Alaska marijuana regulators approve regulations allowing curbside pickup

The Alaska Marijuana Control Board voted 3-2 today to approve emergency regulations that would allow customers to pick-up orders without entering businesses, but it will still take some time before curbside cannabis pickups can take place.

The regulations still need to be approved by Gov. Mike Dunleavy’s administration and signed by Lt. Gov. Kevin Meyer before they go into effect. Dunleavy announced a similar set of changes for the alcohol industry earlier this week but made no mention of changes for marijuana retailers.

And even then, retailers will need to submit a request for curbside pickups with the Alaska Alcohol and Marijuana Control Office outlining enhanced security measures, including video surveillance of the curbside pickup spot, and get permission from the local government. It’s a higher bar for marijuana businesses than what was approved this week for alcohol businesses, reflecting regulators’ still-wary approach to legalized recreational marijuana.

Public safety member Lt. Christopher Jamie, a wildlife trooper based in Soldotna, was strongly opposed to the regulations permitting curbside pickup, concerned that the COVID-19 pandemic was being used as an excuse to relax rules on marijuana.

The state attorney noted, though, that emergency regulations automatically expire 120 days after enactment and that the board could easily return and repeal the rules, if necessary, before then.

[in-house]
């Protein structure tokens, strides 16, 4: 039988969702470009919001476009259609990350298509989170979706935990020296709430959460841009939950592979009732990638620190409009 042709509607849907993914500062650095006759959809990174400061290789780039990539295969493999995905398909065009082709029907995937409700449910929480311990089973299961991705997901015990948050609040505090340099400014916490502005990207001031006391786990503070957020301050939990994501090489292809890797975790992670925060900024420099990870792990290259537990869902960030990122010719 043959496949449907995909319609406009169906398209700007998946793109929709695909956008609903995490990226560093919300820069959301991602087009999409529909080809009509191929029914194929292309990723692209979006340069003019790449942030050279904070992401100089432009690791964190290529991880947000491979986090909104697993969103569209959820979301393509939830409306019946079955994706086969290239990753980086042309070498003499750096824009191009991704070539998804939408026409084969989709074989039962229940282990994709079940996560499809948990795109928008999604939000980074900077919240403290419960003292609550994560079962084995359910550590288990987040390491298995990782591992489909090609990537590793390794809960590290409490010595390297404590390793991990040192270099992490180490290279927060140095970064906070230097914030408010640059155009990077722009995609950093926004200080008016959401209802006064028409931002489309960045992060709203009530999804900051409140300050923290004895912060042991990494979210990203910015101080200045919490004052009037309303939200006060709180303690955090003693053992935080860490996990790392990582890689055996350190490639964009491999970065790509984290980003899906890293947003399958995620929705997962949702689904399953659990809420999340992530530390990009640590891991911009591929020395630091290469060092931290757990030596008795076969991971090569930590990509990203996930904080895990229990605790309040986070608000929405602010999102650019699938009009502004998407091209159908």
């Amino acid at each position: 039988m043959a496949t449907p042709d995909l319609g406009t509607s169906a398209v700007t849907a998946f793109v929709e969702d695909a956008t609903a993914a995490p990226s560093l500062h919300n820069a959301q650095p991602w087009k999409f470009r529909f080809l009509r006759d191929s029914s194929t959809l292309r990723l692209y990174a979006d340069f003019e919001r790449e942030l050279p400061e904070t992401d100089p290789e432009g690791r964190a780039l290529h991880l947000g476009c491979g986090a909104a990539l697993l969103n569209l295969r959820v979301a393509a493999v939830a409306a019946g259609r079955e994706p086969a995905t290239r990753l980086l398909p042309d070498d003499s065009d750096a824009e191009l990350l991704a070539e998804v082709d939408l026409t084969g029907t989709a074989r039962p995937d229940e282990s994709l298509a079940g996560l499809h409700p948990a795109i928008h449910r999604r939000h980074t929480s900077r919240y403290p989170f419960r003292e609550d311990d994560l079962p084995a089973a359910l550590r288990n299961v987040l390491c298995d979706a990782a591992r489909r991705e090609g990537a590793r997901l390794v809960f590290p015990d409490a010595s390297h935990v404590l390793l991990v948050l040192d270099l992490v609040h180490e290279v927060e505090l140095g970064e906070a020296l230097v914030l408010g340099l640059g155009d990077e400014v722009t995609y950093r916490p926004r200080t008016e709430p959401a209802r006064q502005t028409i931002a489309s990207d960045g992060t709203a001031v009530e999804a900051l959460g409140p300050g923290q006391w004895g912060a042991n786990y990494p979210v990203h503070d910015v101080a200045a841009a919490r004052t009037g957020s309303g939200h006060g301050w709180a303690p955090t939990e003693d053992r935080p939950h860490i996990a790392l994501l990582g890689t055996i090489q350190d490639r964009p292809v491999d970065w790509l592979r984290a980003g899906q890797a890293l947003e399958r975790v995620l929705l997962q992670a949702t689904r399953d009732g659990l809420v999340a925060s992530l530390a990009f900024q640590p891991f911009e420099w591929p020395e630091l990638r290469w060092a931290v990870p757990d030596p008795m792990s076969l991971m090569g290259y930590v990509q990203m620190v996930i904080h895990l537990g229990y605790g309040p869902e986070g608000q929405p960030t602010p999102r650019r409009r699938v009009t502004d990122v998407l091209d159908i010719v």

Board member Bruce Schulte, a public member who worked on the legalization effort, supported the regulations because it would reduce the foot traffic into the stores but warned that retailers must be careful and considerate with the new powers.

“We don’t even know if the governor’s office is going to approve both of these regulation changes but if they do it’s really, really super important that everybody recognize how sensitive the curbside delivery option is, even in the short term. Please do whatever you can to protect your staff and don’t bring any negative light to what we’ve done here,” he said. “We’re trying to help you out.”

The regulation was approved on a 3-2 vote with members Schulte, Loren Jones and Nicholas Miller supporting the measure. Jamie and member Casey Dschaak voted against it.

While the board was wary about easing customer-facing rules, it was more unified when it came to easing restrictions on the transportation of product from growers and manufacturers to retailers.

It unanimously approved regulations that would allow businesses to transport marijuana products through commercial carriers, a first for an industry that has so far relied on carry-on suitcases to transport product.

The regulations now head to the administration for approval and will go into effect once they’re signed by Lt. Gov. Kevin Meyer.

At earlier meetings, the board also eased enforcement to allow transporters to hand off product outside of the walls of the business, in a parking lot or at the airport for example. It also would allow transporters to stop overnight instead of requiring deliveries be completed in a single day.

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